I’ve mentioned in previous posts, that I run my X-Carve under Linuxcnc with a Gecko G540 controller. It works well and I’ve been successfully creating gcode using (mostly) CamBam. However, I can’t access all the goodies that Easel provides unless I run grbl. This thread will document the process of getting grbl to drive the Gecko G540 controller.
First step was to get a couple of Ardunio Unos (if there are two Uno, does that make it a Due? ) They arrived from China today $A16 for both,
As I’ve never run grbl before and all I know about it is from reading posts in this forum, a bit of reading was needed to get downloading the source code,compiling and installing on the Uno, A terminal program lets me run a $$ command and get a readable (if not yet understandable) response.
Next I need a way to get the various control signals (XYZ step/direction, limit/home switches etc) from grbl to/from the Gecko. To do this, I’m using a cncshield. This shield supports 4 x 8825 stepper drivers so each Y axis motor has it’s own driver I won’t be using any of these, I’ll just be using the cncshield as a way to interface the signals via DB25 cable from the G540 to grbl. This combination of Arduino and cncshield will go in a small plastic box with a USB socket in one end and the DB25 cable at the other. No power supply required and no fan, the G540 is in a separate, cooled enclosure
The next step is the worst part (imho) and that’s crimping header connectors onto 25 wires. That won’t get done tonight!
Nice find, I did look around for DB25 adaptors but didn’t see those. ($A50 with shipping.)
Be careful with using a Chinese UNO. The ones we purchased were not reliable. I recommend using a Genuine Arduino UNO with your Gecko G540.
The only concern I had with an Uno clone as that it would have the CH341 serial chip instead of the atmel one, one less driver step to worry about. All of the inputs and outputs to the G540 are opto isolated and as the Uno runs on 5V, I don’t believe there’s too much to worry about.
I might pick up one of these DB25 breakout/isolators next time I order some stuff for the 3d printer.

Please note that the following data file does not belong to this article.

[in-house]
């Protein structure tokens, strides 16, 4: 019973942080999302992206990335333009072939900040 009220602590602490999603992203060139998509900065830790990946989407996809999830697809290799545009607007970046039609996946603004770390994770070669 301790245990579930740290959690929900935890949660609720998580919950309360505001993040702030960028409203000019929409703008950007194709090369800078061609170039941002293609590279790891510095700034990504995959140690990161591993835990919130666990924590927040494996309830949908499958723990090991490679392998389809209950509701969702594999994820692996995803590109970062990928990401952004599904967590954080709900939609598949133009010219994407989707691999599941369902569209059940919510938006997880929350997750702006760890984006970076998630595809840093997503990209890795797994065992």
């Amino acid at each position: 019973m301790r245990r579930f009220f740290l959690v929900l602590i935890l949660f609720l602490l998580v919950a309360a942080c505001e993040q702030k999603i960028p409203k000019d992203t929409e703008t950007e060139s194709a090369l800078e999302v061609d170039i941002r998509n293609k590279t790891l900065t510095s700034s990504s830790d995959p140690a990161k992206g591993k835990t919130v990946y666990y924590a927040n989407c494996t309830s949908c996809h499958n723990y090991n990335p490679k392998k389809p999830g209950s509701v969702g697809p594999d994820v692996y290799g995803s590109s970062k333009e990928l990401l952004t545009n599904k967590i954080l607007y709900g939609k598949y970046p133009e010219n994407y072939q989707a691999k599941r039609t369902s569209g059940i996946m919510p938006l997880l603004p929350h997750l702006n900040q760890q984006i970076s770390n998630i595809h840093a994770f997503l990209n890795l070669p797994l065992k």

I’ve assembled another cncshield, this time without the sockets and pins for the stepper drivers as they aren’t necessary.
After crimping 25 wires, I’m starting to get cross eyed!
All neat and tidy in a box. I still need to source and install the three switches for Abort/Resume/Hold.
I have to make a change to the way I’m handling homing… In linuxcnc, all home switches are wired N/C in series and go to a single pin on the controller. For grbl, I can’t do this so have to run three separate wires for X,Y and Z. I also have to change the wiring on one of the Y motors. In Linuxcnc I just configure one Y motor to slave off the other but run in the opposite direction, with grbl I can’t do this in software, only three axis support.
As soon as the spoil board modification is finished, I can test it.
I know this is old, but I am using the same controller, and something you’ve done has me confused. Why don’t you need the headers? Without the on board drivers, what is the shield being used for?
You’ve probably noticed this by now, but the male headers on the CNC shield beside the 12-36V terminal block, allow you to clone the 4th driver (A) to any of the other three axes. Placing two jumpers across the line marked Y will clone the 4th axis to Y.
You don’t NEED the chcshield but I had a couple on hand and it seemed like a simple/cheap way to connect things up. The pin functions (STEP,DIR for each axis) are clearly marked and should reduce errors when hooking it together. Handy for an old bloke …
You’re correct about the jumper setting for slaving A to Y, What it doesn’t do though is reverse the direction of one Y motor. Both motors would turn in the same direction so changing the wiring on one motor is required to get this direction reversal.
Gotcha. That makes sense. I thought maybe there was some super secret voodoo in there.
I ran across this grbl-to-g540 interface board today and I remembered about this thread. Just FYI.
Thanks for the update.
It seems a bit expensive for just an interface board but OK for those that don’t like/want to hack their own.